Conservation is always evolving to keep up with ever-changing environmental challenges and new threats.
Today, we recognize that in addition to protecting our iconic, old-growth redwood forests, we need to restore historically logged areas. We need to ensure that the young forests that dominate the coast redwood range are regrowing in a healthy way and that they can become majestic ancient redwoods that future generations can experience and enjoy. We can do that by accelerating the growth of small redwoods and protecting their genomic diversity at the same time.
First Step: Sequencing the Redwood Genomes
Announced this week on April 23, Save the Redwoods League, University of California, Davis, and Johns Hopkins University have unlocked the genetic codes of our coast redwood and giant sequoia forests. Together, we have sequenced the genomes of both tree species, a major milestone for our Redwood Genome Project and a giant leap toward achieving our ultimate goal of protecting these iconic California forests.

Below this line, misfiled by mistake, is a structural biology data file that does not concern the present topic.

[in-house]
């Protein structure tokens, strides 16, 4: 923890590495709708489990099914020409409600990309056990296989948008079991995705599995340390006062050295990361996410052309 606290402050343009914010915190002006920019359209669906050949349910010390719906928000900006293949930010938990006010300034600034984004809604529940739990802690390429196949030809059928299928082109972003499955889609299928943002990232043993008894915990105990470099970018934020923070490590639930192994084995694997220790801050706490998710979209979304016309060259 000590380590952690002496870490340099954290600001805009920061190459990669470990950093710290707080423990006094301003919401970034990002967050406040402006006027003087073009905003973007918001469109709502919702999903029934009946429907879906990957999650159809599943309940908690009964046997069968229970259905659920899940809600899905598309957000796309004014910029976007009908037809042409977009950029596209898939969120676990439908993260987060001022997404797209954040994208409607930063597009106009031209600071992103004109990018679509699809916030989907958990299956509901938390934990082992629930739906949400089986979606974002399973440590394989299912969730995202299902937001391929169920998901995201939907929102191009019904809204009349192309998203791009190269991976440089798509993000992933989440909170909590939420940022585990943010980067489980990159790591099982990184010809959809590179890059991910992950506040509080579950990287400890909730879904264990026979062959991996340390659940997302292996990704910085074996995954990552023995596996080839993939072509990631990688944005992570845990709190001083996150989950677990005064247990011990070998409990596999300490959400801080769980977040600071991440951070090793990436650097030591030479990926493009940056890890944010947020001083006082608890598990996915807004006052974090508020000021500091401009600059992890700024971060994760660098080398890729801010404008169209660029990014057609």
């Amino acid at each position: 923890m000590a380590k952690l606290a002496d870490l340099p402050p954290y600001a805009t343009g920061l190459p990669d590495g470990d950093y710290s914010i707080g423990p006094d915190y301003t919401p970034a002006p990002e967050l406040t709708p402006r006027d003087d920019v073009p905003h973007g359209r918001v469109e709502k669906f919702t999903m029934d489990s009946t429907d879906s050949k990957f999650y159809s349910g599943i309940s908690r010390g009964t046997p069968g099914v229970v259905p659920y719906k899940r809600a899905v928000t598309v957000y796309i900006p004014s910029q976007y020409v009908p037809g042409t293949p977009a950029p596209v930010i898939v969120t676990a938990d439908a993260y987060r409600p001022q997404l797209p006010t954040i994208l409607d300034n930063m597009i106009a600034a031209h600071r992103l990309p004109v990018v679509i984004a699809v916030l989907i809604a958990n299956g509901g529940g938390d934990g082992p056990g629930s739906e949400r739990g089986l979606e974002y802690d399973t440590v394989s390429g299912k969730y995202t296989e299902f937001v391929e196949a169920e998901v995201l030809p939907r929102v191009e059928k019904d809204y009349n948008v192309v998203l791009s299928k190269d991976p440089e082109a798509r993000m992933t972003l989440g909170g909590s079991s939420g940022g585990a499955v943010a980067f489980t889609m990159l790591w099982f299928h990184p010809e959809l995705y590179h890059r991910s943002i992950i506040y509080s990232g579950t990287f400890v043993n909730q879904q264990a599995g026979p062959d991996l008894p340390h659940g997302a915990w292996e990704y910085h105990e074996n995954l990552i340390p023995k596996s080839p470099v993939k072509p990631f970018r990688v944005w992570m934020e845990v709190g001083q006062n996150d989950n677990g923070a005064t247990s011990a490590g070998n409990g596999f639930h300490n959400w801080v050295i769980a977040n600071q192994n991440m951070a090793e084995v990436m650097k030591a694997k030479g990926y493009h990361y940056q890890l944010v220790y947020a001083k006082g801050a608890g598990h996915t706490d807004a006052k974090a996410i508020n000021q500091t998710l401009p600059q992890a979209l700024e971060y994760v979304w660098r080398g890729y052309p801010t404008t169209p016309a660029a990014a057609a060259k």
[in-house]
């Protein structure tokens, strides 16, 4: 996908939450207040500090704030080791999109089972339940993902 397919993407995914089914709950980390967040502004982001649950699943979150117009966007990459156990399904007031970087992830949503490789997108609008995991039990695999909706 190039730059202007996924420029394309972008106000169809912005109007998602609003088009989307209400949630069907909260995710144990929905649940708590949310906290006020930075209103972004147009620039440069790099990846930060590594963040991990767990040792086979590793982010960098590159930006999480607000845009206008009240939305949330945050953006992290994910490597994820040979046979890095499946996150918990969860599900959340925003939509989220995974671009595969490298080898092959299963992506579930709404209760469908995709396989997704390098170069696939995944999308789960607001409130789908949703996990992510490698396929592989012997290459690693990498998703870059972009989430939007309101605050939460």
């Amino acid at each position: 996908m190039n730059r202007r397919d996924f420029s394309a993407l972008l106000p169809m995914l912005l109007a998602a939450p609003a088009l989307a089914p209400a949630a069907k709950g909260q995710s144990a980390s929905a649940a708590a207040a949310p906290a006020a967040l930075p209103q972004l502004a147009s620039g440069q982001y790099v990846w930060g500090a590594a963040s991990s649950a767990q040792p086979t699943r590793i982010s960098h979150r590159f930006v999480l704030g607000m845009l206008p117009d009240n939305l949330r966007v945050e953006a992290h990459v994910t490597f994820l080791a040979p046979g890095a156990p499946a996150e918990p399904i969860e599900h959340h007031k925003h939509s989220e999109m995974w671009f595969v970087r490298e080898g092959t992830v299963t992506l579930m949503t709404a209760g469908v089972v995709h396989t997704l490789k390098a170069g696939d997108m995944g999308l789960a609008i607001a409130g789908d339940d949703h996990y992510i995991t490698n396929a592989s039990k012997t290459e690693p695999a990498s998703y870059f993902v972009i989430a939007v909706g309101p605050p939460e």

The coast redwood genome is now the second largest ever sequenced at nine times the size of the human genome. The genome of the giant sequoia is about three times that of the human genome.
Applying this Scientific Research in our Restoration Efforts
Because we don’t know which trees will be successful in the future, the forests’ resilience to continual environmental change will come from us protecting as many genetically unique individuals as we can. We can do this best by using technology based on the genome sequences completed this week to screen forests for genomic diversity.
Every time we plant a tree or thin the forest, we potentially increase or decrease the genomic diversity of the redwood population. With this new, emerging technology at hand in the coming years, forest stewards will be able to refine their forest management practices with new insight at their disposal.
Maybe there are young seedlings growing unassumingly in the forest today that are uniquely suited to tolerate intense droughts in the future — we want to find them and protect them as we seek to sustain the old-growth trees and accelerate the recovery of logged forests across the landscape.
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